Deciphering the New UK Gambling Act
New regulations in the UK gambling act have been introduced with effect from the 01st December and they will have far reaching implications for all sections of the betting fraternity. Some outlets have even stopped accepting accounts from British based customers but what has happened to spawn such an extreme reaction?
A Taxing Situation
Under the previous laws, bookmakers, casinos and anyone connected with the betting industry were able to register outside of the UK, and not face any financial issues from the British taxation laws. If you’re an account holder with a major bookie then you may already be aware that many are licensed in remote countries such as Gibraltar, Malta and beyond.
However, from the 01st December 2014 all that has to change as the UK government applies a point of consumption tax at a rate of 15%. Essentially, that means that any operator who provides their gaming services within the UK betting sites will have to pay that rate and while there are millions of pounds in turnover at stake here, it’s easy to understand why this is uncomfortable for many of those affected.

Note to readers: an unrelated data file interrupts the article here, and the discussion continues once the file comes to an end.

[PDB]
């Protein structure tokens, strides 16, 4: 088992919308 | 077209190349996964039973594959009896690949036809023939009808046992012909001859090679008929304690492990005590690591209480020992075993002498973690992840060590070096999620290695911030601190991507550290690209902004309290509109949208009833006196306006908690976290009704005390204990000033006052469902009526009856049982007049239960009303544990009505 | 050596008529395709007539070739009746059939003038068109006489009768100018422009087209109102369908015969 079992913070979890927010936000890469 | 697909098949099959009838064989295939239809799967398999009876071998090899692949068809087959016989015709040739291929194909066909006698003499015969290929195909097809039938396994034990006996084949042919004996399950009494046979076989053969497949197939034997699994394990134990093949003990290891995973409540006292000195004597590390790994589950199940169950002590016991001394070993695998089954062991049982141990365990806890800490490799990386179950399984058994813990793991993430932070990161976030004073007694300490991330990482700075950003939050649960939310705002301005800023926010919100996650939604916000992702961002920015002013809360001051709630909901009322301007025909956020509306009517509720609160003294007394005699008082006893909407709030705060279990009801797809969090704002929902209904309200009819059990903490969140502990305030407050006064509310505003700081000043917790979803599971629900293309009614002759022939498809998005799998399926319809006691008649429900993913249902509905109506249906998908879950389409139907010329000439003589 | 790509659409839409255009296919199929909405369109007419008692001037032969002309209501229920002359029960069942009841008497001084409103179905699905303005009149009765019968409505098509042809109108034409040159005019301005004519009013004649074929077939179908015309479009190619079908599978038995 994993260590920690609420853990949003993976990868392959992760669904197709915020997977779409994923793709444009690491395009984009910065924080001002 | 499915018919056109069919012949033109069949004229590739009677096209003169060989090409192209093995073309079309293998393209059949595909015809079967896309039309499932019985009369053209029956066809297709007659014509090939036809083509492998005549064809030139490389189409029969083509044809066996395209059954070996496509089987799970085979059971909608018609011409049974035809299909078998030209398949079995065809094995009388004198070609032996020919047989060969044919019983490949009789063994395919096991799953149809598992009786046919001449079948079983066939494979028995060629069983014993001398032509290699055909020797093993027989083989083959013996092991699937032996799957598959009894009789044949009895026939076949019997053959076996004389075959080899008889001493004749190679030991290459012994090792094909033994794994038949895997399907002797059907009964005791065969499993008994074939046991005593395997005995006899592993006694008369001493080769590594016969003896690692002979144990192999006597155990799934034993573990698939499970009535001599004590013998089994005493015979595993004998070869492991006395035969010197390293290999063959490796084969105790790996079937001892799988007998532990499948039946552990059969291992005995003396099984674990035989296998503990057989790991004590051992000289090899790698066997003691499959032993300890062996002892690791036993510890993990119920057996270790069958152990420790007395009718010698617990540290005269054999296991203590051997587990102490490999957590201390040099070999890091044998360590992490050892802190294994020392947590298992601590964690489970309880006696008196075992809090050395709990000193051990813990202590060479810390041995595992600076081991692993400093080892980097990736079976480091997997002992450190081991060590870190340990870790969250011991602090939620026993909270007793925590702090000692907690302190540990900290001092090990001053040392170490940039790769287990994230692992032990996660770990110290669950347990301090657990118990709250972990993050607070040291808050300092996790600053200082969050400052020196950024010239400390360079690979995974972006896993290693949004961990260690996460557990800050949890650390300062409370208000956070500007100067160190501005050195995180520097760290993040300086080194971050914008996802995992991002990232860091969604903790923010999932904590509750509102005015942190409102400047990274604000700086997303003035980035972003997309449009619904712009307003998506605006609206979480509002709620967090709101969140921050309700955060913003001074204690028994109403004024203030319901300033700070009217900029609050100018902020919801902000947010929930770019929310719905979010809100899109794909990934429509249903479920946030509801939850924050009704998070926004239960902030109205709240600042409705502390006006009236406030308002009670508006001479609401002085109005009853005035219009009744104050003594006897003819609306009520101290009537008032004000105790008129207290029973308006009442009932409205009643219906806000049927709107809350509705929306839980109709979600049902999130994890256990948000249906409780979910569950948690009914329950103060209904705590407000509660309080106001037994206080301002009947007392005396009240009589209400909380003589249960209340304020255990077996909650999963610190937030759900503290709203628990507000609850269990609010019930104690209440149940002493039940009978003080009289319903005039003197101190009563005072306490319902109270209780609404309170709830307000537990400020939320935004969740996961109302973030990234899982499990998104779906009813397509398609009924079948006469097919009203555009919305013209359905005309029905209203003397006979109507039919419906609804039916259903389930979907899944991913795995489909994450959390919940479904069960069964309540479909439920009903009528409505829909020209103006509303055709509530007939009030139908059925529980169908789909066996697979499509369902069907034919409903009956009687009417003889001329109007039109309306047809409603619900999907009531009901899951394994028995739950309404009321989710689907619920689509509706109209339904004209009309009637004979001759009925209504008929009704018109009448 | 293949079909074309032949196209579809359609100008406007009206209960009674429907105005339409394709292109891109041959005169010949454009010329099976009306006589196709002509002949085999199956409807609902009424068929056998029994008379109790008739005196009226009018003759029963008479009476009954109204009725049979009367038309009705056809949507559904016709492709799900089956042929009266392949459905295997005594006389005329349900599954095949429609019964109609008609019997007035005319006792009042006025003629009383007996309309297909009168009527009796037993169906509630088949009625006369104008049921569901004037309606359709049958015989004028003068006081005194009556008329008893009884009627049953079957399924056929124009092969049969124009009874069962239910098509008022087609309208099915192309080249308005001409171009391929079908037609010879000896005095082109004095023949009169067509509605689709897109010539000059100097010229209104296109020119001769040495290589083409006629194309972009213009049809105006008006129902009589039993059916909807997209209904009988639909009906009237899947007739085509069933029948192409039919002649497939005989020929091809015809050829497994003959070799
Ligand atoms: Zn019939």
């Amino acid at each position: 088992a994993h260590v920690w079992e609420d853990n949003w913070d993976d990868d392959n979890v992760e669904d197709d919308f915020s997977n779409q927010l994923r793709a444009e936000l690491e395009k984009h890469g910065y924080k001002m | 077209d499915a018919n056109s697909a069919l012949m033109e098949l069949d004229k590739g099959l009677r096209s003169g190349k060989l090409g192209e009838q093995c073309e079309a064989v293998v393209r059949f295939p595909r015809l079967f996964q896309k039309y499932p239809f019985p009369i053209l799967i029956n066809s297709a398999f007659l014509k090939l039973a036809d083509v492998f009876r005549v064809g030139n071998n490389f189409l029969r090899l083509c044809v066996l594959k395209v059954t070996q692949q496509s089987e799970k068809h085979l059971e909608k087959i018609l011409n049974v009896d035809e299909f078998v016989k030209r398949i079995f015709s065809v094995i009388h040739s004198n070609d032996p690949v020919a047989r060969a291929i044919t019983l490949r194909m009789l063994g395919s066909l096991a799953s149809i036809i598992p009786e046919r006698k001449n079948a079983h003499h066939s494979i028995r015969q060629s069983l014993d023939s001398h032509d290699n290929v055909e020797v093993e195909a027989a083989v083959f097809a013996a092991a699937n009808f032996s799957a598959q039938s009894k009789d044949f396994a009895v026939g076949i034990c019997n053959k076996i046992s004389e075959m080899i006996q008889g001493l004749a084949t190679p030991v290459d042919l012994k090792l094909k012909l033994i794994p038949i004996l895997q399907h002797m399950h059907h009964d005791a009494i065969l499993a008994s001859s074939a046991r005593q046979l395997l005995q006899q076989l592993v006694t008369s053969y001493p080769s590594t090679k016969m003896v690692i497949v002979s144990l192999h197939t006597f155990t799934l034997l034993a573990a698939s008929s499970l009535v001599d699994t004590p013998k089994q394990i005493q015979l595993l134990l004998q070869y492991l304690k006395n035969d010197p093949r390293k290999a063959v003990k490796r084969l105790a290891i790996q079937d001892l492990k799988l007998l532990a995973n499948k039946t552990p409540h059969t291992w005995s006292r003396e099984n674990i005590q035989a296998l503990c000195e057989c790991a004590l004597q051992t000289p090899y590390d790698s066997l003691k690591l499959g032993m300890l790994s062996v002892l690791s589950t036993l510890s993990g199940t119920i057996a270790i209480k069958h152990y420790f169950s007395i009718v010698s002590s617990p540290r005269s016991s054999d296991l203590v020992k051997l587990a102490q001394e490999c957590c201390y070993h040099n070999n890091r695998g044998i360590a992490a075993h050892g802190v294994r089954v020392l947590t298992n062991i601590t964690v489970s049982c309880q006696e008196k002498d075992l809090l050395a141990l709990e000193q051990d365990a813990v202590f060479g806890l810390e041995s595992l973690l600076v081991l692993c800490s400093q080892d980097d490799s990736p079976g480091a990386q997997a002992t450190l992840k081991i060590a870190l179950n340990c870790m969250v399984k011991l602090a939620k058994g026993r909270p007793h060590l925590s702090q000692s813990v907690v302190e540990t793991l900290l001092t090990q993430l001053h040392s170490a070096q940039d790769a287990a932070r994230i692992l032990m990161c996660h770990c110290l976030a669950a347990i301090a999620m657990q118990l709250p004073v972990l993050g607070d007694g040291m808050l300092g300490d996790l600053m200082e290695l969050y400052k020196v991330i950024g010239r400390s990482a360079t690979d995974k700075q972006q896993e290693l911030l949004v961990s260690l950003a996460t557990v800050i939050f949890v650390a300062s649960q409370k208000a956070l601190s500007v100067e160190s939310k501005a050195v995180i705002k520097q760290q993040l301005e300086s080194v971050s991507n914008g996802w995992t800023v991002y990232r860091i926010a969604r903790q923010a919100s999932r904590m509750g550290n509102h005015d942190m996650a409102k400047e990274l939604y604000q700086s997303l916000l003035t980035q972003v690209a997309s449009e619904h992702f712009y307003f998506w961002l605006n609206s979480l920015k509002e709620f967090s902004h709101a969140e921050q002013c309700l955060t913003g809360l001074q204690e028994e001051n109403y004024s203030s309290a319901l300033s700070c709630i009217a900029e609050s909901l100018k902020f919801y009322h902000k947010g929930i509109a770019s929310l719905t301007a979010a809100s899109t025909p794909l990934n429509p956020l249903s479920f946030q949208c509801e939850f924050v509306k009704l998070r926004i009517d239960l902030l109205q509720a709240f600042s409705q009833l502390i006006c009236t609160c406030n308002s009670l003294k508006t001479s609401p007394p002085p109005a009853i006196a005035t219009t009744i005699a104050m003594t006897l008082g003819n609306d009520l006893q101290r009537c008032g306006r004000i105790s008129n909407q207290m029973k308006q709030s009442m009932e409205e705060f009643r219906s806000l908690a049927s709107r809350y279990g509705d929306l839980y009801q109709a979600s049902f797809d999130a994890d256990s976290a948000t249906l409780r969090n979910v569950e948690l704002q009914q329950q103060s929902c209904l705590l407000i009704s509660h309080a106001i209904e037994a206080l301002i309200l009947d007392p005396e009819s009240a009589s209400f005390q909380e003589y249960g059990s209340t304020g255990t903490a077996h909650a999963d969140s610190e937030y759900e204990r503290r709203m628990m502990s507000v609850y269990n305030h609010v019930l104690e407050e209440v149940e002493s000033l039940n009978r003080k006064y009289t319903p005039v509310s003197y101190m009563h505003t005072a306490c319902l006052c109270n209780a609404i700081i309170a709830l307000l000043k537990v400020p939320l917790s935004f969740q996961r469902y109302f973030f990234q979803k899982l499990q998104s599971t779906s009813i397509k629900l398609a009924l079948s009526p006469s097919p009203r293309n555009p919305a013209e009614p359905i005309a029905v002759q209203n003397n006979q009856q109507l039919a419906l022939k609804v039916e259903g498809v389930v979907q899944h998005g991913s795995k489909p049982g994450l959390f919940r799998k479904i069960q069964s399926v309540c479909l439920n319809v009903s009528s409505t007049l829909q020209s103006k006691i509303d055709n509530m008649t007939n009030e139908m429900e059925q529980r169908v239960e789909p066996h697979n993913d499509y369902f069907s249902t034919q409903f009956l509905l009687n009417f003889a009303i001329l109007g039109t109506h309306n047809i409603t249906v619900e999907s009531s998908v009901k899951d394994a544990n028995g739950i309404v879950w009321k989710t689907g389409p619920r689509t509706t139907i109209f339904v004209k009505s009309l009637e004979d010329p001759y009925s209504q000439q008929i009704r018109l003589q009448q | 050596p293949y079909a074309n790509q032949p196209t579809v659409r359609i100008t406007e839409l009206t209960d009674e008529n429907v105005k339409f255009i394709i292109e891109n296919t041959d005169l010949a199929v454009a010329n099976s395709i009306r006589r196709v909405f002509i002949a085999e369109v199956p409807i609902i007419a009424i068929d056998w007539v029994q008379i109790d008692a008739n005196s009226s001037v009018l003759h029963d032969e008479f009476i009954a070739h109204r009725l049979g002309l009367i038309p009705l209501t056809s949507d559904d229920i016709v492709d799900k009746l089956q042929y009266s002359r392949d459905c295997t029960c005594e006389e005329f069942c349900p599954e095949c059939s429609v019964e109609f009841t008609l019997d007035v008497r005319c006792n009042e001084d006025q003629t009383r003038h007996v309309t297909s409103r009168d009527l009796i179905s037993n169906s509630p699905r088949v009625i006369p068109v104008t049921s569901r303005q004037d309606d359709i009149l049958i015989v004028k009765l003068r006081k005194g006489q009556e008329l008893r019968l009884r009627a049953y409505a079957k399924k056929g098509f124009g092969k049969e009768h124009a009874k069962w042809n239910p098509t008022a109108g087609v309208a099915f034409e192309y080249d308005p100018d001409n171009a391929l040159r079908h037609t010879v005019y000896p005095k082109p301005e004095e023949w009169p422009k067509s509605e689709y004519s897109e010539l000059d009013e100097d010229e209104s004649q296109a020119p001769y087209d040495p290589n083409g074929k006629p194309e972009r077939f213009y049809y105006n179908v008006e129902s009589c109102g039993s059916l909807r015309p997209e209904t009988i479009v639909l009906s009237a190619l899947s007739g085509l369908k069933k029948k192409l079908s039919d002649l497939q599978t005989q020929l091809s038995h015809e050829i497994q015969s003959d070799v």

In addition to the tax levelled at the betting industry, all operators looking to provide services in the UK will have to apply for a licence from the UK Gambling Commission which is responsible for all betting in the United Kingdom. It doesn’t matter if the company involved has been trading here for decades, they will still have to apply.
Upon hearing the news, a number of bookmakers reacted with their feet and currently, it is not possible for anyone based in the UK to trade with the likes of Sbobet and 12Bet. Meanwhile, Mansion Casino has also closed its doors to anyone located in Great Britain.
If that sort of action sounds harsh, it’s worth bearing in mind that millions of pounds of revenue is at stake here and while many will consider those involved to be greedy, that is going to represent a huge dent in profits so it’s no great surprise that this has happened.
There may, potentially, be ways around the issue with third parties, based outside of the UK, offering to act as some form of go between but anyone entering into such an agreement would have to be wary.
Fortunately, the vast majority of bookmakers and casinos – including all of our familiar household names, are maintaining their original position and will hopefully continue to offer accounts to UK based customers for the foreseeable future.
Currently, there is no detrimental effect on the UK customer from a financial point of view and no signs that the government will re-introduce a tax on betting anytime soon. However, the small minority of bookmakers withdrawing their services could grow even further and the situation has to be monitored.
For the moment, it’s perfectly possible to continue your activity with the huge range of outlets both online and in the high street but this new legislation may yet have serious implications for our gaming habits.